Most teens aren’t getting the 9 ¼ hours of sleep recommended by doctors. According to the 2009 Youth Risk Behavior Surveillance Survey, only 31% of high school students reported getting at least 8 hours of sleep per night. Late evening sporting events, long hours of homework, and part-time jobs can interfere with a good night’s sleep. For other teens, video games, social media, and web surfing prevent them from going to sleep at a reasonable hour.
Short of sleep? Your memory could be playing serious tricks on you.
Sitting in the office, sleep deprived, it’s difficult to remember your own name, let along the ever-lengthening to-do list. But now new research shows that not getting enough sleep increases the chances your mind will actually create false memories.
A Q&A with Russell Foster | TED Blog
We spend about a third of our lives asleep — a figure that may make all that time spent in bed seem like a waste. But according to neuroscientist Russell Foster, it is quite the opposite.
In today’s talk, given at TEDGlobal 2013, Foster explores why we sleep, a question which no one has been able to definitively answer. We know that it is vital for our general health, that is likely connected to memory consolidation and that, without it, we are more prone to accidents. In the talk, he also gives a few tips for getting better sleep and debunks some common sleep-related myths.
My two cents:
Bed-time routine similar every day, sleep routine similar through the week, wind down properly if you don’t fall asleep within minutes of putting the head on the pillow, don’t use backlit screens (although eReaders that are e-ink based are fine), possibly use a wake-up lamp as alarm clock, possibly use a light-therapy lamp when having breakfast during the dark part of the year if you’re suffering from Seasonal Affective Disorder, and find/trust your own sleep cycle. Ladies, your hormonal cycle might alter your need for sleep, too. And finally, I’ve heard regular yoga practice decreasing the amount of hours needed each night.
I recommend “Day in the life of your brain” by The Scientific American if you want interesting reading material!
Story: Toronto Star
Lisa Roberts and her 15-month-old son, Liam, spend their days at the Whitby library or walking around parks and playgrounds. At night, the same playgrounds become their place to sleep, curled up in the play structures wrapped in blankets.
Roberts, 38 — who is nearly eight months pregnant with a girl — and her son have been homeless since the beginning of May, when she had to leave her basement apartment in Whitby because her landlord’s son was returning from university.
Living off welfare, she has been unable to find a one-bedroom apartment for less than $800 in Durham Region.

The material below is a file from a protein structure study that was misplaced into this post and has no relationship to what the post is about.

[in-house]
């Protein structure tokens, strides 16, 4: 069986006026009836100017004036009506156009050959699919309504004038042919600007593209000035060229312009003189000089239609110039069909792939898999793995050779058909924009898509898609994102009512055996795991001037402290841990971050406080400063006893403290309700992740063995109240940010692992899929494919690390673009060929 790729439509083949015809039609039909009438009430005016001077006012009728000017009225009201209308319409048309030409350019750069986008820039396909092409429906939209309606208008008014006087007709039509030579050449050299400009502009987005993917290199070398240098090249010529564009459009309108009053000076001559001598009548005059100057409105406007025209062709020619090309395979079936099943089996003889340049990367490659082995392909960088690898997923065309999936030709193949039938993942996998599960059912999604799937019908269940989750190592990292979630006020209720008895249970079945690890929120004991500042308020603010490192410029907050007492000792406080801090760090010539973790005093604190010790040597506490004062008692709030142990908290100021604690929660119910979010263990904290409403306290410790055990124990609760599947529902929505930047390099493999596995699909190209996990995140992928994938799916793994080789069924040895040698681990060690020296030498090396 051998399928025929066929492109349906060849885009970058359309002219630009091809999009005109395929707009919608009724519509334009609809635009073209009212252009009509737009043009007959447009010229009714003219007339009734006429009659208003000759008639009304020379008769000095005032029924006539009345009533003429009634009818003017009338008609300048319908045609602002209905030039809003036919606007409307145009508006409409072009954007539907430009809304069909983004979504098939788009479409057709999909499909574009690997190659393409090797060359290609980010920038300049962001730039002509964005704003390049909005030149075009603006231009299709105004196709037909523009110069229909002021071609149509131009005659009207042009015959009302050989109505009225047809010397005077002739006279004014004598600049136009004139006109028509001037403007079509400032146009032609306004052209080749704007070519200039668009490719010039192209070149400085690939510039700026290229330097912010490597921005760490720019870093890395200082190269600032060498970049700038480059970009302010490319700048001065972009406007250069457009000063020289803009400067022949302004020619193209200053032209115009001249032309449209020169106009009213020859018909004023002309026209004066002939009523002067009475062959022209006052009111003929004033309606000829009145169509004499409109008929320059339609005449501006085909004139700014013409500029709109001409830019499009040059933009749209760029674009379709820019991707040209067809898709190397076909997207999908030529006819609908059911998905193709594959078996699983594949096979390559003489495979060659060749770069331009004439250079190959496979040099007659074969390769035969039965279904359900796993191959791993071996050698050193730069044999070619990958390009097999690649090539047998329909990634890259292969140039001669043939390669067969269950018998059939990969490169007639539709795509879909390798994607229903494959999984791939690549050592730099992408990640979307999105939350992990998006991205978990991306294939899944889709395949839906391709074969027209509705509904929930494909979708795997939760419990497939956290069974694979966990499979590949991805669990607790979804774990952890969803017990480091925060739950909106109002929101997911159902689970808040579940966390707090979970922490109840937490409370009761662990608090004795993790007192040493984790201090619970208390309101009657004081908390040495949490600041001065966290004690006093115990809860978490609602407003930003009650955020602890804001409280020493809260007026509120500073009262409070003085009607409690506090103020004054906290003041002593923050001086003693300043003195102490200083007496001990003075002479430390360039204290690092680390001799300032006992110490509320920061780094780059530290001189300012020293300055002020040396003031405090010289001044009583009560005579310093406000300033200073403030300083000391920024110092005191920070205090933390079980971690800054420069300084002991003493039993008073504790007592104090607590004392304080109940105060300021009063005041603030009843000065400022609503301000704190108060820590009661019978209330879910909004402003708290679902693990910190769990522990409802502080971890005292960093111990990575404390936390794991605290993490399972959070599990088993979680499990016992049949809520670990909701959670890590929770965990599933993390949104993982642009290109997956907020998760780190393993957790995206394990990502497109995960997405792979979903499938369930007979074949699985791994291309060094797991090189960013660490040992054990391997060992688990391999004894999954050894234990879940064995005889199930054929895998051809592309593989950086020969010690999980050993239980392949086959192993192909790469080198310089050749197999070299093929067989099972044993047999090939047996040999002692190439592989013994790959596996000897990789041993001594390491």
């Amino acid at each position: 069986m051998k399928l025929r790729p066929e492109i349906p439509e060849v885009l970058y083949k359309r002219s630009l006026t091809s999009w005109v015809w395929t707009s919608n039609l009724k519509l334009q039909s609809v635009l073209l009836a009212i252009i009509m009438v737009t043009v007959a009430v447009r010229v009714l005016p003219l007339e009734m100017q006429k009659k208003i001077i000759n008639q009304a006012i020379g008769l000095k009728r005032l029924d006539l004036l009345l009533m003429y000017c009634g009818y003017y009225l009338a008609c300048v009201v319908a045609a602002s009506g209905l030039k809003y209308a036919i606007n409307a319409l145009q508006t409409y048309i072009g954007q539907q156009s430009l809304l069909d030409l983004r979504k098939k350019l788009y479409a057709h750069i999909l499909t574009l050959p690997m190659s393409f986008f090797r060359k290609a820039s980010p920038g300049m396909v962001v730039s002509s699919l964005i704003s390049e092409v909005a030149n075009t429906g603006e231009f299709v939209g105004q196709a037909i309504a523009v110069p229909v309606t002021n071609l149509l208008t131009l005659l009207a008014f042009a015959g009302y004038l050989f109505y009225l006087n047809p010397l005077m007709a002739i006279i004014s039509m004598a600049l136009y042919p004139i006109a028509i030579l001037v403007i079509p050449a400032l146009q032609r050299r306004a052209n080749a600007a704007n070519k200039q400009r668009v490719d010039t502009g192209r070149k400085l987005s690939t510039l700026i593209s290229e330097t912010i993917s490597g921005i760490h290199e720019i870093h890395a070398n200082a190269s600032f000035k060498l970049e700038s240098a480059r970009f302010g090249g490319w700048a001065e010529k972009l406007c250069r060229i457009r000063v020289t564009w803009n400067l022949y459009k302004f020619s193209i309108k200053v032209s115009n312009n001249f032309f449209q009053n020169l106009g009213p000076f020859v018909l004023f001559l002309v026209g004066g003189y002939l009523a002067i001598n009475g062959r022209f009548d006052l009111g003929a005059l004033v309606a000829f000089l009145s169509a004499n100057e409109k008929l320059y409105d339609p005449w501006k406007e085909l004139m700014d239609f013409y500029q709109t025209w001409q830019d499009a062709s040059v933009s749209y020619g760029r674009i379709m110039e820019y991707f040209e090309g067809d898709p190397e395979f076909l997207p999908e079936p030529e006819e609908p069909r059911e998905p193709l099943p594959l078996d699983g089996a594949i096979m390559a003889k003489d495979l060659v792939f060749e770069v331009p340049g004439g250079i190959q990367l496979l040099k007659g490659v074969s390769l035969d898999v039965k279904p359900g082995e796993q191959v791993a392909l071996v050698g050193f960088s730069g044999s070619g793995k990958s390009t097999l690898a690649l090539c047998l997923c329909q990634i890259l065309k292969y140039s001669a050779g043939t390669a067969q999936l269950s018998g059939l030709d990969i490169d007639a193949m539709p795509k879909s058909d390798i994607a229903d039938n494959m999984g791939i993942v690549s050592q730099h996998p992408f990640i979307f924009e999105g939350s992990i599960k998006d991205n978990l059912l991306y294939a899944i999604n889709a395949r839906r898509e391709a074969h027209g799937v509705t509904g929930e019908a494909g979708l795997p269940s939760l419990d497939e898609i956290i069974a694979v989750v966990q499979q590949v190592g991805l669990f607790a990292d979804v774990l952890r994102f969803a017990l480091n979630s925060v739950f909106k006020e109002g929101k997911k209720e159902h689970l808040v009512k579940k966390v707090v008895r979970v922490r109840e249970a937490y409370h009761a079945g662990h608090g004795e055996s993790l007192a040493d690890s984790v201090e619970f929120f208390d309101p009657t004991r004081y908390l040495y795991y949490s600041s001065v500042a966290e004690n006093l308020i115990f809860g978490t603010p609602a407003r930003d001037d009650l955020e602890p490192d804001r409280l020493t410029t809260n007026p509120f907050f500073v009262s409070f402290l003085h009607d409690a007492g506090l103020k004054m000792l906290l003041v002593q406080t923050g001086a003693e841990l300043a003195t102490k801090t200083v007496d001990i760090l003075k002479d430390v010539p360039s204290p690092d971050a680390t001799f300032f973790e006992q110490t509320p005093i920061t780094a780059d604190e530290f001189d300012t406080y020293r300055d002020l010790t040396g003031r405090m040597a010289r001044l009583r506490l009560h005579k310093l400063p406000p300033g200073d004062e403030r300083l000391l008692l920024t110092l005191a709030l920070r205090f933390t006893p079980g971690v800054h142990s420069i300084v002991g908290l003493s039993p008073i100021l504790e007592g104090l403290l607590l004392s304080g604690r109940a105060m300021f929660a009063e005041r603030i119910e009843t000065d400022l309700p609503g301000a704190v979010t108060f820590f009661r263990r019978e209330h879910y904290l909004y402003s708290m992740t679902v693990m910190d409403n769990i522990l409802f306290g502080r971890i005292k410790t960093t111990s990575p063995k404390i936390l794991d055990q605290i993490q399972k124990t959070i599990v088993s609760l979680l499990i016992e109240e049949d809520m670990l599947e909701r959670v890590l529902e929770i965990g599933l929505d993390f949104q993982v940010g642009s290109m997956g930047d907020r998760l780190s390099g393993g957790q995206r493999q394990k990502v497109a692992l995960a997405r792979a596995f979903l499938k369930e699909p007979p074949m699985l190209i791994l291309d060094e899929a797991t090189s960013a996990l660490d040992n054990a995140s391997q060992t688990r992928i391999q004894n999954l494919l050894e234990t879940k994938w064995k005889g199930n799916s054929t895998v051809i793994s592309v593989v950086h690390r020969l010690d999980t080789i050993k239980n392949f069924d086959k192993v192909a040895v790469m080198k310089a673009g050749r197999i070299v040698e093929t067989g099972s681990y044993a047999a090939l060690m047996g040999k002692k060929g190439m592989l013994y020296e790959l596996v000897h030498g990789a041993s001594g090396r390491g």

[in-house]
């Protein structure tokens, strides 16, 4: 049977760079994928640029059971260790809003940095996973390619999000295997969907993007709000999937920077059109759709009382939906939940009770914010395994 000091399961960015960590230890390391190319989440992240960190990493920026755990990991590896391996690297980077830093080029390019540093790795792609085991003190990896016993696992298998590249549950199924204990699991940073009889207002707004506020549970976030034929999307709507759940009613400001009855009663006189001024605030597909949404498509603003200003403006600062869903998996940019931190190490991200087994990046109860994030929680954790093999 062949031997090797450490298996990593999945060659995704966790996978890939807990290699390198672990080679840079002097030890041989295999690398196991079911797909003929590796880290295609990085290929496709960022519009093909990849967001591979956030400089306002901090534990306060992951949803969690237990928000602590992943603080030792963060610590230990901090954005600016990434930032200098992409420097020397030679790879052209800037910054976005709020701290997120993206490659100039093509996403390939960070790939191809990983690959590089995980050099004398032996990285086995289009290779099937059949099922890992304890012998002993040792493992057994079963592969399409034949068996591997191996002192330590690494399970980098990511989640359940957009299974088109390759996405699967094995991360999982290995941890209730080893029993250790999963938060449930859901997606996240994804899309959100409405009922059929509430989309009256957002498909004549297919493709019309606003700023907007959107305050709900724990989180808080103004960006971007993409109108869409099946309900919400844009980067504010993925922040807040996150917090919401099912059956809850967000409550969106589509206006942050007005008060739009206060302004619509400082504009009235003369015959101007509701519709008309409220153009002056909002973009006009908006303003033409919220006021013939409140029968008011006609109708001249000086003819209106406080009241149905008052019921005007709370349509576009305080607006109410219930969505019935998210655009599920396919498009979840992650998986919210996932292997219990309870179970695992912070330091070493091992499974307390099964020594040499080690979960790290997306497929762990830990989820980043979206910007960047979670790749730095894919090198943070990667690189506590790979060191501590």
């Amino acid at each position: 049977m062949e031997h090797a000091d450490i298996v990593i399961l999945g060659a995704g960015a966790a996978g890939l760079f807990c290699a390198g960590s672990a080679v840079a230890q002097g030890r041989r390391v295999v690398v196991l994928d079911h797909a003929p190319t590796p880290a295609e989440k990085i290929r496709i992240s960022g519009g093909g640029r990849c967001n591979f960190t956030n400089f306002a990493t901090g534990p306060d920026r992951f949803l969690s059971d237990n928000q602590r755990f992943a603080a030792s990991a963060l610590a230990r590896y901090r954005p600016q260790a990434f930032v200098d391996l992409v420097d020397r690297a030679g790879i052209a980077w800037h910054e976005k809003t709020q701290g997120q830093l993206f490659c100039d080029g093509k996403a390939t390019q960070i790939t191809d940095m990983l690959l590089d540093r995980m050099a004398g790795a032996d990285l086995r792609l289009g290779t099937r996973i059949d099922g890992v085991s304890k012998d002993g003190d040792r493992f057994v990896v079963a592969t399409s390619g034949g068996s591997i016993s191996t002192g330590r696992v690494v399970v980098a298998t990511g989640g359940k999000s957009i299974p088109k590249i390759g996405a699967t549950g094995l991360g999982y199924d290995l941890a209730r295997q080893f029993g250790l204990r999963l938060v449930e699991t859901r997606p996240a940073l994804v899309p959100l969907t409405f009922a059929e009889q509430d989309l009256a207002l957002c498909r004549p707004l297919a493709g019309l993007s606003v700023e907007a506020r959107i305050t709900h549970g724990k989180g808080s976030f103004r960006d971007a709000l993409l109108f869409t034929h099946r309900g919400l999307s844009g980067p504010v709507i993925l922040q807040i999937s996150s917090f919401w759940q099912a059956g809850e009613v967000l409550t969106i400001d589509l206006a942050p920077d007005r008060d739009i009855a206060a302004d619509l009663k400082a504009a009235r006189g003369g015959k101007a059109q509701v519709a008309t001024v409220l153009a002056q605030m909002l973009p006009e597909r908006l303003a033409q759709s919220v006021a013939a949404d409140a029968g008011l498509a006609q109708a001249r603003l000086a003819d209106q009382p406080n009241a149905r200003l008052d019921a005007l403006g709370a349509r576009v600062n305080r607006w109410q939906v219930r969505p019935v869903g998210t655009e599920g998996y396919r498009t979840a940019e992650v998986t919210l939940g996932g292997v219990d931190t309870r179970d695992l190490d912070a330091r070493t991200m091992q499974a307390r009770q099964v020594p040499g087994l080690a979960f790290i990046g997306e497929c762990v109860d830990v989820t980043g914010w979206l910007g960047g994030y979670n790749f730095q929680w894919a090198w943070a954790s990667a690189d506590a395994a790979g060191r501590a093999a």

Counselling after an assault…
How to handle a counselling session: Inputs from Margaret Edwards & Charlotte Chapman,COUNSELING TODAY
The first session after an assault is particularly challenging, and a lot rides on that session because it often determines whether a student will follow through with getting help in a timely manner. If a client in this situation feels judged, is pressed too fast for details or is offered unsolicited advice, she or he may not return for the second appointment. It is important to slow down and to support these clients as they try to make sense not only of what has happened but also their resulting reactions.
The approach of motivational interviewing, as developed by William Miller and Stephen Rollnick, is especially helpful in establishing a safe, trusting psychological environment in which to work through a trauma. Motivational interviewing is based on autonomy, collaboration and evocation. For example, asking for permission before providing information or advice and reflecting feelings rather than asking questions about what happened allows the counselor to join with the client without also joining her in the trauma. In addition, allowing the client to set the pace and goals of counseling helps her to re-establish a sense of agency in her own healing, which is important in likewise re-establishing her sense of psychological safety.
Client scenario: Anna is a college junior just getting ready to take her final exams. She walked into the counseling center today in tears and said she wanted to talk about a bad date she had two weeks ago. Anna explains that she attended a date function with Chris, the roommate of her friend Josh. At first, she says, things went pretty normally — drinks, dinner, dancing and barhopping afterward. Anna’s first indication that she might be in trouble was Chris’ insistence on pushing more drinks on her. The second occurred when Chris took her home after the function and followed her in, even after she said no. Chris repeatedly suggested they have sex and ignored Anna’s response.